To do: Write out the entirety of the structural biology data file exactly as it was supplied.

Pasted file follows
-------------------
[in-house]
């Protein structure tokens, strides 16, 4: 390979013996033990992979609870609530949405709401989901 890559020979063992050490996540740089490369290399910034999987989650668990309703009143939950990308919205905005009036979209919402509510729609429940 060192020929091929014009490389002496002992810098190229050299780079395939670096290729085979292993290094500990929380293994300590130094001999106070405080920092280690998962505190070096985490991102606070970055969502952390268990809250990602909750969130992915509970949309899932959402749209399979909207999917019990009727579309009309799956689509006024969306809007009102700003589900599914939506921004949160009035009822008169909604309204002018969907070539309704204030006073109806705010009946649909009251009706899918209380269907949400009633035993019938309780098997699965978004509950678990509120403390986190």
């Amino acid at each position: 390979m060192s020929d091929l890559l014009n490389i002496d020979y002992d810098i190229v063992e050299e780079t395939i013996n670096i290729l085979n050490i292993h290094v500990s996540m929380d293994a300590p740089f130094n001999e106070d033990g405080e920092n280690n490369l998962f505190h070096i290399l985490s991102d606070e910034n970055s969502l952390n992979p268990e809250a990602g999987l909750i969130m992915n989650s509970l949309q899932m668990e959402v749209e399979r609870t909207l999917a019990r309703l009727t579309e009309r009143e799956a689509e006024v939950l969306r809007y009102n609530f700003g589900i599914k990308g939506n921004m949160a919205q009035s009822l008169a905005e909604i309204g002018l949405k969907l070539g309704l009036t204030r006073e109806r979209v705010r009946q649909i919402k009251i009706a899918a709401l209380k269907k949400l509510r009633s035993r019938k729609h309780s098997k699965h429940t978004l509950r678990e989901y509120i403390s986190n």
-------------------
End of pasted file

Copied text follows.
[in-house]
């Protein structure tokens, strides 16, 4: 390979013996033990992979609870609530949405709401989901 890559020979063992050490996540740089490369290399910034999987989650668990309703009143939950990308919205905005009036979209919402509510729609429940 060192020929091929014009490389002496002992810098190229050299780079395939670096290729085979292993290094500990929380293994300590130094001999106070405080920092280690998962505190070096985490991102606070970055969502952390268990809250990602909750969130992915509970949309899932959402749209399979909207999917019990009727579309009309799956689509006024969306809007009102700003589900599914939506921004949160009035009822008169909604309204002018969907070539309704204030006073109806705010009946649909009251009706899918209380269907949400009633035993019938309780098997699965978004509950678990509120403390986190």
């Amino acid at each position: 390979m060192s020929d091929l890559l014009n490389i002496d020979y002992d810098i190229v063992e050299e780079t395939i013996n670096i290729l085979n050490i292993h290094v500990s996540m929380d293994a300590p740089f130094n001999e106070d033990g405080e920092n280690n490369l998962f505190h070096i290399l985490s991102d606070e910034n970055s969502l952390n992979p268990e809250a990602g999987l909750i969130m992915n989650s509970l949309q899932m668990e959402v749209e399979r609870t909207l999917a019990r309703l009727t579309e009309r009143e799956a689509e006024v939950l969306r809007y009102n609530f700003g589900i599914k990308g939506n921004m949160a919205q009035s009822l008169a905005e909604i309204g002018l949405k969907l070539g309704l009036t204030r006073e109806r979209v705010r009946q649909i919402k009251i009706a899918a709401l209380k269907k949400l509510r009633s035993r019938k729609h309780s098997k699965h429940t978004l509950r678990e989901y509120i403390s986190n």